Iran is the latest country to impose a ban on cryptocurrency. The Central Bank of the Islamic Republic of Iran has prohibited domestic financial institutions from handling virtual currencies. According to the bank’s circular which was issued on Sunday but made public on Monday, the move was necessitated because of money-laundering concerns. The bank has issued the ban pending a formulation of regulations which will be used to regulate and control the nation’s currency markets.
The official Republic News Agency reported that all branches of banks, credit institutions, and currency exchanges should stay away from the sale or purchase of crypto coins. The said institutions should avoid undertakings that facilitate or promote such currencies. According to the news agency, the central bank statement added that appropriate action against anyone who contravenes these new crypto regulations will be taken.
Iran on cryptocurrency
In February this year, the Information and Communications Technology Minister revealed that the central bank was in the process of developing a cryptocurrency. According to the minister, the crypto would be administered by the state government. This week’s move seems to contradict not only the minister’s comments but also those of the secretary of Iran’s cyberspace. In November 2017, the secretary said that Iran ‘welcomes’ Bitcoin provided there are proper regulations in place.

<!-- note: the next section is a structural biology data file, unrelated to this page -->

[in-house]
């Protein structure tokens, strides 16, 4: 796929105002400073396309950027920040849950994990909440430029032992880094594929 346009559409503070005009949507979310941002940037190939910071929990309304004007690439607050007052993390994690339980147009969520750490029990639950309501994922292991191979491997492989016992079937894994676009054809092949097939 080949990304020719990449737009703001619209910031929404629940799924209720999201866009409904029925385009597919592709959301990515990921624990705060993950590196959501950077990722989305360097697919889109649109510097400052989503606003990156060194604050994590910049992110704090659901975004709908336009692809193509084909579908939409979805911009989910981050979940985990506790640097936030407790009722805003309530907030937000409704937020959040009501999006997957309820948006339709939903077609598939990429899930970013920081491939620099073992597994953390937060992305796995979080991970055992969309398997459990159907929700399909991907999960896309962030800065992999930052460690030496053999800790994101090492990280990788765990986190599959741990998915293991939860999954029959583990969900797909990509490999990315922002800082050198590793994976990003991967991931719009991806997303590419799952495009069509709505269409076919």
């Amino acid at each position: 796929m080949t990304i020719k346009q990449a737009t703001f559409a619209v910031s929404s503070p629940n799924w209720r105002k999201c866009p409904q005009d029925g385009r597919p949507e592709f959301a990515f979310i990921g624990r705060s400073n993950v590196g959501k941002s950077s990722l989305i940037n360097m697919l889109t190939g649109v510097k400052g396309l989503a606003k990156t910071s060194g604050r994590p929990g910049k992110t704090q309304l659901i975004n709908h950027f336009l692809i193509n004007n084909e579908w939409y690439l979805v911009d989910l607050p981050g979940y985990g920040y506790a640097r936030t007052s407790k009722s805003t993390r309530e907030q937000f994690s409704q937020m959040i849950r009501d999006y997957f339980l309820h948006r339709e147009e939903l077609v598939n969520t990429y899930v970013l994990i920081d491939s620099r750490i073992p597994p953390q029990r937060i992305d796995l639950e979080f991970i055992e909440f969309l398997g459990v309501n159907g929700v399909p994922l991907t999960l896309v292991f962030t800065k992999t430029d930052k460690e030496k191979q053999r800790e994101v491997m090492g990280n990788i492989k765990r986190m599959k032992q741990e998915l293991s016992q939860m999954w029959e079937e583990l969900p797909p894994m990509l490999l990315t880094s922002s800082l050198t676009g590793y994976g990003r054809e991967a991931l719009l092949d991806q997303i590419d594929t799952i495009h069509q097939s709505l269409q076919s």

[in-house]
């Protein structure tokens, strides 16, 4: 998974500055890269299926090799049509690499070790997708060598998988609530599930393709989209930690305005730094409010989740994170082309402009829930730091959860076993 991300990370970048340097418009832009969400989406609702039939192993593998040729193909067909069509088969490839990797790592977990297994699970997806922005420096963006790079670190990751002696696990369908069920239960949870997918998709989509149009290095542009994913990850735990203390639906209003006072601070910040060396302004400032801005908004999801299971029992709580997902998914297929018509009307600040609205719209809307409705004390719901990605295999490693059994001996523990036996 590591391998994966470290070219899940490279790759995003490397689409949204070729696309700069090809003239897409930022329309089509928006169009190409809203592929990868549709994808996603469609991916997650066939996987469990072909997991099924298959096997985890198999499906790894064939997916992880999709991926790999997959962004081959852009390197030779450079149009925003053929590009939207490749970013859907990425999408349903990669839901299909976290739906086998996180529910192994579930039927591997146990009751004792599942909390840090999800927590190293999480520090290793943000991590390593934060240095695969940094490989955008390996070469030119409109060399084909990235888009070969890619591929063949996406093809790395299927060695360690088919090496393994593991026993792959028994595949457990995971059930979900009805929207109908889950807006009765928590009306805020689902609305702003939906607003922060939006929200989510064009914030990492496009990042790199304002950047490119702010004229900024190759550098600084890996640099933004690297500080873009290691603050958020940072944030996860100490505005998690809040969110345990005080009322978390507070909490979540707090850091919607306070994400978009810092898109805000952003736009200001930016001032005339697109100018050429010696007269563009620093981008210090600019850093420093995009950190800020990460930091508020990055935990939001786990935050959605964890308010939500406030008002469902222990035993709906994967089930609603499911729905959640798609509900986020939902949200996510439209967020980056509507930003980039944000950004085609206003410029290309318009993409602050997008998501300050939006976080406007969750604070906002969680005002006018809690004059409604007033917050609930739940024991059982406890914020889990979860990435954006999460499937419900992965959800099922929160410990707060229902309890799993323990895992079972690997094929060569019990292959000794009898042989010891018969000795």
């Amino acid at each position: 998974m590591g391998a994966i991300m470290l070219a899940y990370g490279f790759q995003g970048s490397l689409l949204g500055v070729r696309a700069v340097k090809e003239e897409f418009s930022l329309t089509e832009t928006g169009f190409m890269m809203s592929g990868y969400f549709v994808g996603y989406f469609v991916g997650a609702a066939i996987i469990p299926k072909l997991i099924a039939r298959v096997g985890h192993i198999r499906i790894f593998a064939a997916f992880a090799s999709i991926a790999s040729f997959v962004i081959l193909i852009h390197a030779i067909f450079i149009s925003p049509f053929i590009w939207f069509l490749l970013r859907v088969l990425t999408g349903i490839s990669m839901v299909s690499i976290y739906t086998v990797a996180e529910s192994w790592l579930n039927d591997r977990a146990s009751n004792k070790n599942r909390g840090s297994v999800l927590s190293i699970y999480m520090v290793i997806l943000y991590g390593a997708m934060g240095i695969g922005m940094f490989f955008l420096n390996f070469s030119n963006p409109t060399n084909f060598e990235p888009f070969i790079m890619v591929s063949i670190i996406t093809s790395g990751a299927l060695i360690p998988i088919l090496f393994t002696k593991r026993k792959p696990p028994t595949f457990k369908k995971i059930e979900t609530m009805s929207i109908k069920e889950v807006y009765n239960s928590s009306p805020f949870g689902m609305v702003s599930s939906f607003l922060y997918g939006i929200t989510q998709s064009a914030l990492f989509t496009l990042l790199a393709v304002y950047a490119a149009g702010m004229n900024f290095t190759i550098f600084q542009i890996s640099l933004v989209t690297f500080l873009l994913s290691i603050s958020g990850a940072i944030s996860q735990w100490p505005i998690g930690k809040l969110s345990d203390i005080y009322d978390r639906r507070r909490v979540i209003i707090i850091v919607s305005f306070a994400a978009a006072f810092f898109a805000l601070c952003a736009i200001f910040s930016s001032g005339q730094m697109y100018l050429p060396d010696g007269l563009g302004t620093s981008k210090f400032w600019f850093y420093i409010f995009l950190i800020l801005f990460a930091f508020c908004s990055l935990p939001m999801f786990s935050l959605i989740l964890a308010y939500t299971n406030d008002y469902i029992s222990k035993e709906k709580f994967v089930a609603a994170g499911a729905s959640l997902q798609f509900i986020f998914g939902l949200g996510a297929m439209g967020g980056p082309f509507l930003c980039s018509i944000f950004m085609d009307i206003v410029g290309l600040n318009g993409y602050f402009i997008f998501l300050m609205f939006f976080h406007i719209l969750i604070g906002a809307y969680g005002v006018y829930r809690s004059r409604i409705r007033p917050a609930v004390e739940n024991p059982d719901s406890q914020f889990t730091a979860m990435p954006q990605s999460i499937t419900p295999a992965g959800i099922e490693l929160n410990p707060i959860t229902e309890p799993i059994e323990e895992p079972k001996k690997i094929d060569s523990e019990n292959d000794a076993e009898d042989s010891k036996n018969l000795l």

In November, deputy director of new technologies of the central bank of Iran, Naser Hakimi said that the bank was studying Bitcoin to come up with a comprehensive review of its policies in the crypto arena. He was, however, focusing his comments on the uncertainty and risk brought about by crypto speculation in the market.
The global regulations on cryptocurrency
At the start of 2018, governments around the world started banning cryptocurrency while some introduced tough regulations. This move came after the ICO boom in 2017. Given that cryptos offer users privacy and a way to bypass government regulations and at times taxes, it is not hard to see why governments started cracking the whip.
Many monetary authorities around the world have of late been warning about the risks associated with digital currency. The central bank of Iran has in the recent months cautioned Iranians from turning to crypto coins including Bitcoin and Ripple. The bank has even gone further to describe crypto coins as ‘unreliable’.
Even though the bank has been tough on cryptocurrency in general, this week’s move has been seen by many as drastic. The move is seen to coincide with authorities working to control both the conventional and unregulated currency markets. Earlier this month, Iran unified its official and unauthorized currency rates so as to avert a free fall of the national currency. At the time, the Iranian Rial breached the 60,000 mark to the U.S dollar. The weakening of the Rial came amid Iranians’ fear that the United States may exit from the multiparty nuclear deal come May 2018. Consequently, this move by the U.S would lead to a return of the economic sanctions lifted as part of the 2015 agreement, Bloomberg reported.
The country’s nuclear program which has been controversial led to the global powers imposing economic sanctions on the country. For several years, Iran was cut off from using the global banking system after it was banned from using SWIFT, a money-transferring and messaging system. Even though the sanctions including a ban on SWIFT were lifted when a new nuclear deal was signed in 2016, many international banks are not rushing in. The main reason being that the banks fear running into the remaining U.S restrictions which would then lead to banks being punished.